How does the geological record inform our quantification of how sensitive Earth is to CO2?
Past climates can provide important information to quantify Climate Sensitivity – a key policy-relevant metric (Anna von der Heydt, Utrecht University, Netherlands). However, some uncertainties make this challenging, such as the role of fast versus slow feedbacks, the dependence of sensitivity on background state, the degree of equilibrium in models versus the real world, and the need to account
for tipping points.

Are there past climate analogues for the future?
Defining a palaeoclimate analogue as “An interval in Earth history that shares similar climatic conditions/characteristics to model simulations of future climate change”, Alan Haywood (University of Leeds, UK) presented examples where past climates can inform our understanding of future processes, for example, those associated with ice-sheet and sea-level change during the last deglaciation, atmospheric-circulation change during the Pliocene (~3 million years ago), and temperature changes during the Eocene. 

How can the geological record be used to evaluate climate models?
Bette Otto-Bliesner (National Center for Atmospheric Research, USA) showed how climate models are usually evaluated by their performance compared to historical meteorological records from the last 150 years. However, comparison to the historical record does not “stress-test” the model over more extreme changes in CO2.

Using west-east gradients in tropical sea-surface temperatures during the Pliocene, and global mean temperatures during the Late Glacial Maximum, Bette showed how data from the geological record can test model outputs under more extreme climate conditions. Bette also highlighted that geological data have perhaps their greatest potential when used to develop models, not just evaluate them.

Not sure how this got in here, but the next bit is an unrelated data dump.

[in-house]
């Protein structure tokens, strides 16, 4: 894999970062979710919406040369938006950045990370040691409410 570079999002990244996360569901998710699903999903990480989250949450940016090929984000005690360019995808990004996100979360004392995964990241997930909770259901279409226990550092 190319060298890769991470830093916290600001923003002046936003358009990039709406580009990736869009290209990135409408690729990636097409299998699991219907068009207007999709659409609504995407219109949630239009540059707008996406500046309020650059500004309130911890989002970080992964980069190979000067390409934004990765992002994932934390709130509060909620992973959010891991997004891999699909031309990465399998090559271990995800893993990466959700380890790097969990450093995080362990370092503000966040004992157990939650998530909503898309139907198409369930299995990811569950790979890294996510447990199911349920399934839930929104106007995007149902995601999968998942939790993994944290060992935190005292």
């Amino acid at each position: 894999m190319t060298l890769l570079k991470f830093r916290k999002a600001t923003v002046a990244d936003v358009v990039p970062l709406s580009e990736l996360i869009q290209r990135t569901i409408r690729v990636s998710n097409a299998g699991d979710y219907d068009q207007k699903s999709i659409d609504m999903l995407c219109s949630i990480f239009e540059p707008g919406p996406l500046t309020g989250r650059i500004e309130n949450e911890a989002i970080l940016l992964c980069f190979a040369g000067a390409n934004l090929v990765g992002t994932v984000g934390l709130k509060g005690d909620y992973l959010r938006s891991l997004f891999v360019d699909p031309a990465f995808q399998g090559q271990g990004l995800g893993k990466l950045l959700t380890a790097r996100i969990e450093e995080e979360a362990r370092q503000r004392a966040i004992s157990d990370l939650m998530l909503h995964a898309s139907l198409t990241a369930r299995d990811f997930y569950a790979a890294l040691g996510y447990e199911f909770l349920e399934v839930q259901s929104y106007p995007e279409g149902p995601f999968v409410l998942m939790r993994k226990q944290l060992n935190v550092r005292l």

What is the role of geology in dealing with the climate emergency for a sustainable future?
To meet targets set by the Paris Agreement, it may be necessary to actively remove CO2 from the atmosphere. Rachael James (University of Southampton, UK) emphasised that geology can play a key role in speeding up natural processes of CO2 removal, for example enhancing carbonate formation by injecting CO2 into rocks containing high quantities of calcium and magnesium ions, or by enhancing rock weathering by applying calcium and magnesium-rich rocks to agricultural soil (see page 16). Rachael also noted that to meet the demand for battery storage and photovoltaics requires extraction of metals such as selenium, neodymium, and lithium – geologists clearly have an important role to play here.

Optimism for the future
Five upcoming scientists, Aidan Starr, Rebecca Orrison, Pam Vervoot, Rachel Brown, and Margot Cramwinckel, presented their exciting doctoral and postdoctoral research, supporting the Geological Society’s commitment to early career scientists.

Finally, in a plenary talk, Maureen Raymo (Colombia University, USA) presented the geological evidence for variations in the stability of the polar ice sheets and past sea-level change. During the Last Interglacial, for example, relatively small increases in temperature led to large changes in sea level. Future sea-level changes will not be the same everywhere, but the impacts will be felt from the largest cities to the smallest villages. Maureen emphasised the benefits of co-production of knowledge, whereby scientists work closely with local communities, for example when studying sea-level rise in Greenland, to aid progress and improve mitigation against the impacts of climate change. Despite the challenges we face, Maureen finished with some optimistic words for the future: Rates of change are crucial for understanding climate change in the geological record. There is hope to be gained in the recent rapid increase in the level of engagement with climate-change issues by the business community, corporate leaders and foundations, as well as governments – let’s hope that this is one rate that does continue to rise!


Dan Lunt is a Professor of Climate Science at Bristol University, UK

Mary Gagen is a Professor of Geography at Swansea University, UK

Babette Hoogakker is an Associate Professor of Geoscience at Heriot-Watt University, UK

Charlie Williams is Research Fellow at the University of Bristol, UK